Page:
Smart molecular probes based on nucleic acids, (bio)analytical method development and spectroscopic instrumentation

Area of Interests

  • Development of smart molecular probes and their drug analogs for cancer and diabetes
  • Development of spectroscopic instrumentation for applications in biomedical, pharmaceutical and oil & gas industries
  • New (bio)analytical method development and multiplexing methodologies




Current Research Projects

  • Development of an Analytical Detection Platform Based on Smart Molecular Probes for Cancer Diagnostics Applications
  • In situ Determination of Metformin in Diabetes Tablets by Raman spectroscopy


Research Details

The main thrust of my research is analytical spectroscopy and instrumentation. My research group is developing new analytical techniques for applications in biomedical, pharmaceutical and oil& gas industries. Such methods are based on spectroscopy, namely: fluorescence, Raman, UV-Vis and FTIR spectroscopic techniques.

             Specifically, my research is divided into three broad areas:

1.    Development of nucleic acids molecular probes and nucleic acids-based drugs

We are developing sensitive molecular probes based on nucleic acids for sequence-specific detection of DNAs and RNAs that have implications in human health. In this regard, we use rational design to construct hairpin probe sequences such as molecular beacons (MBs) and smart probes (SPs) for the detection of specific DNA and RNA sequences.  In doing so, we exploit purine and pyrimidine base analogs, locked nucleic acids (LNAs) and other modified nucleic acids to confer desired characteristics on the molecular probes. Our hairpin probes have stem-loop structures, the loop sequence is designed to be complementary to the DNA or RNA sequence of interest, while the stem sequence is designed to confer adequate conformational stability on the probe such that the melting temperature Tm of the stem is higher than that of the loop sequence. In addition, one end of the stem is tethered with a fluorescent probe, while the other end carries a suitable quencher.

An extension of this work is to harness these nucleic acids and use them as drugs for attacking genetic diseases. We are also exploring peptide nucleic acids (PNAs) for probe and drug development in this regard. This project has applications in biomedical diagnostics and nucleic acids drug discovery.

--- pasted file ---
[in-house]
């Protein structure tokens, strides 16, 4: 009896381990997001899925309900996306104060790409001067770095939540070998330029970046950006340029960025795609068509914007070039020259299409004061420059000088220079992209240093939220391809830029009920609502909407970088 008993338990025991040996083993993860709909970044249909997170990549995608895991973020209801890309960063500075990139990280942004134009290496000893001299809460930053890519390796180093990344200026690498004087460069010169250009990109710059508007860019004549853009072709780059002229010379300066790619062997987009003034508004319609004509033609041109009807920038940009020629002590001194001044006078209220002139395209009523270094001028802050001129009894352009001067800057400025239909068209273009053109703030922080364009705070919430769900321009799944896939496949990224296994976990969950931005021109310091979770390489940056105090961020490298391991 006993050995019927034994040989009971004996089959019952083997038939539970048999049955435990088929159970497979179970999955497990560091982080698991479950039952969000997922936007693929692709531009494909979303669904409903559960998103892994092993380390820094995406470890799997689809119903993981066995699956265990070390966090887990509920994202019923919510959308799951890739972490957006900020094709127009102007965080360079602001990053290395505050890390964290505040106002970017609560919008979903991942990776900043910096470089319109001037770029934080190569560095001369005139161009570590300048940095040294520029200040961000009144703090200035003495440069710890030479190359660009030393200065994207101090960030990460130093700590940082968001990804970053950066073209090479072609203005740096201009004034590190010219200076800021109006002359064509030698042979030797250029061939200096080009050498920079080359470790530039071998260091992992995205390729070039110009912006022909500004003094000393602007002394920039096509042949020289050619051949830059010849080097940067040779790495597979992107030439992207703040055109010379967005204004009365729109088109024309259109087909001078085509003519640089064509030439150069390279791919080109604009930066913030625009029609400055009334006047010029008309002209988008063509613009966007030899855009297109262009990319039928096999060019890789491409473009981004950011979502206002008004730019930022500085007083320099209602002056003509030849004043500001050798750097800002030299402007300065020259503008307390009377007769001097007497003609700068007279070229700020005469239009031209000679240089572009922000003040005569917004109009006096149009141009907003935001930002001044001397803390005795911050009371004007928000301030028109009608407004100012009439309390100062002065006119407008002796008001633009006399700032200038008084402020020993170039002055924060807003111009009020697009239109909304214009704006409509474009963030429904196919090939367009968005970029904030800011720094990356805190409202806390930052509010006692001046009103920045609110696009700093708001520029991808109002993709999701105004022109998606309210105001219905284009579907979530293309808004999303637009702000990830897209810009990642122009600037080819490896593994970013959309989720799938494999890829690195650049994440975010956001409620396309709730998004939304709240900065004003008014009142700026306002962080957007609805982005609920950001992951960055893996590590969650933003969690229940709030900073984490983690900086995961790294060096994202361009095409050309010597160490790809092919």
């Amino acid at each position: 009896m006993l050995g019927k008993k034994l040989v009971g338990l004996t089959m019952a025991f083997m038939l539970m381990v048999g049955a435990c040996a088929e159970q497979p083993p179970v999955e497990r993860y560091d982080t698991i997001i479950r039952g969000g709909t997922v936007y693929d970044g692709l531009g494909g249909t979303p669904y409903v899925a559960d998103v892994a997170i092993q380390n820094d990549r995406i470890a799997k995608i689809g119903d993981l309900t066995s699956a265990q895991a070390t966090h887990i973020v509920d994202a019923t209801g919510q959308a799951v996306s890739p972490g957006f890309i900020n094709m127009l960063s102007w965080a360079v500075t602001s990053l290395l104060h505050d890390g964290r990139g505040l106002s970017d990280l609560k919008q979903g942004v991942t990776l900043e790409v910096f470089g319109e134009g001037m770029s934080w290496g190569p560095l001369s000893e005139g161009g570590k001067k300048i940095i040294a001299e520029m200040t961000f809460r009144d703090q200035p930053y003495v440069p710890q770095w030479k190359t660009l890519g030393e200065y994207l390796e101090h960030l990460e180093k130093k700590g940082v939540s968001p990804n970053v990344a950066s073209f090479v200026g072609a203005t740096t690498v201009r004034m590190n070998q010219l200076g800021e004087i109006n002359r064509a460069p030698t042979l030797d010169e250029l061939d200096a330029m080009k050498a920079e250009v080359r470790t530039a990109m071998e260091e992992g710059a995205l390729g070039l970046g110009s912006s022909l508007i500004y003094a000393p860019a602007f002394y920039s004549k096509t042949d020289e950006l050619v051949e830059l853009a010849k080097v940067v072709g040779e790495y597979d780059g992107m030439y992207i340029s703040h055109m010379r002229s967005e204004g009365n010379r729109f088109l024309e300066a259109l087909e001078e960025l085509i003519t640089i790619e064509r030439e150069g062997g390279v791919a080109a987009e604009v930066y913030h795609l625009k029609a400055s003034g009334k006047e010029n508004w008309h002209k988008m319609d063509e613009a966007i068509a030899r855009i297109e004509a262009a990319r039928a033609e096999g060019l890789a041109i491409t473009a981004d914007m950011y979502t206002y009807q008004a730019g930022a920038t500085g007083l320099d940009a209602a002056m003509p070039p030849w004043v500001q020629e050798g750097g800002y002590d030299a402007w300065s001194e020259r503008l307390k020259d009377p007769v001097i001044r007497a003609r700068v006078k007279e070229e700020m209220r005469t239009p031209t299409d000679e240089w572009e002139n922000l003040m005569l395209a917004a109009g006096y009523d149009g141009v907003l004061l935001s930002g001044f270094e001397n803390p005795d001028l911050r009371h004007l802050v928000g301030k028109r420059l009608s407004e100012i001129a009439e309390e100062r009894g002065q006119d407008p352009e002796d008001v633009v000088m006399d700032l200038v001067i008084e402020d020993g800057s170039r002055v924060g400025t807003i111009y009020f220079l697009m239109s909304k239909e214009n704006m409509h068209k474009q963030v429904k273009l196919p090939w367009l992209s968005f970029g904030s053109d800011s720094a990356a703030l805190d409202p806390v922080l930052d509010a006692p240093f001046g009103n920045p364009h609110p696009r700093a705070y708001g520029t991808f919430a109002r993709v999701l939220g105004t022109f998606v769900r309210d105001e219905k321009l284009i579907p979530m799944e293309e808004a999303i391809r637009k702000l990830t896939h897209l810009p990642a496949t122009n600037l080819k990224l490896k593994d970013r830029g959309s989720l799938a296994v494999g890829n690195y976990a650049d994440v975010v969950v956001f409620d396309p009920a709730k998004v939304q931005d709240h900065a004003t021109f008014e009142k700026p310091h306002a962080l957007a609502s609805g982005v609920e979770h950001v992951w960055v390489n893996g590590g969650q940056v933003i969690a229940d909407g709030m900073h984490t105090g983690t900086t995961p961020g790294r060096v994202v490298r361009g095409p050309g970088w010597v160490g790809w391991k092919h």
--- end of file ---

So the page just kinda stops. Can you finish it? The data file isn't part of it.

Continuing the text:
2.    Raman spectroscopy for in situ pharmaceutical analysis

My research group is interested in harnessing the versatility and robustness of Raman spectroscopy to develop new analytical methodologies. For instance, one current project is the development of a new solid-phase method for the direct analysis of pharmaceutical drugs. In this project, Raman spectroscopy is being used to determine active pharmaceutical ingredients (APIs) directly in pharmaceutical drugs. The ultimate goal of this is to come up with a fast and reliable detection method for pharmaceutical analysis, establishing drugs integrity and for counterfeit detection using hand-held Raman spectrometers. We are currently using visible Raman spectroscopy for direct assay of diabetes tablets of various doses. We are showing that Raman spectroscopy is capable of directly determining the amount of API in these tablets, without sample preparation or pre-treatment.



3.    Analytical and spectroscopic instrumentation for industrial applications

We are also interested in developing analytical techniques as well as spectroscopic instrumentation for various applications. Planned projects in this category include development of quantum cascade laser photoacoustic spectroscopy (QCL-PAS) technique, low-frequency Raman instrumentation, smartphone-based spectroscopy, and development of a surface-enhanced Raman spectroscopy (SERS) method for the characterization of asphaltenes.





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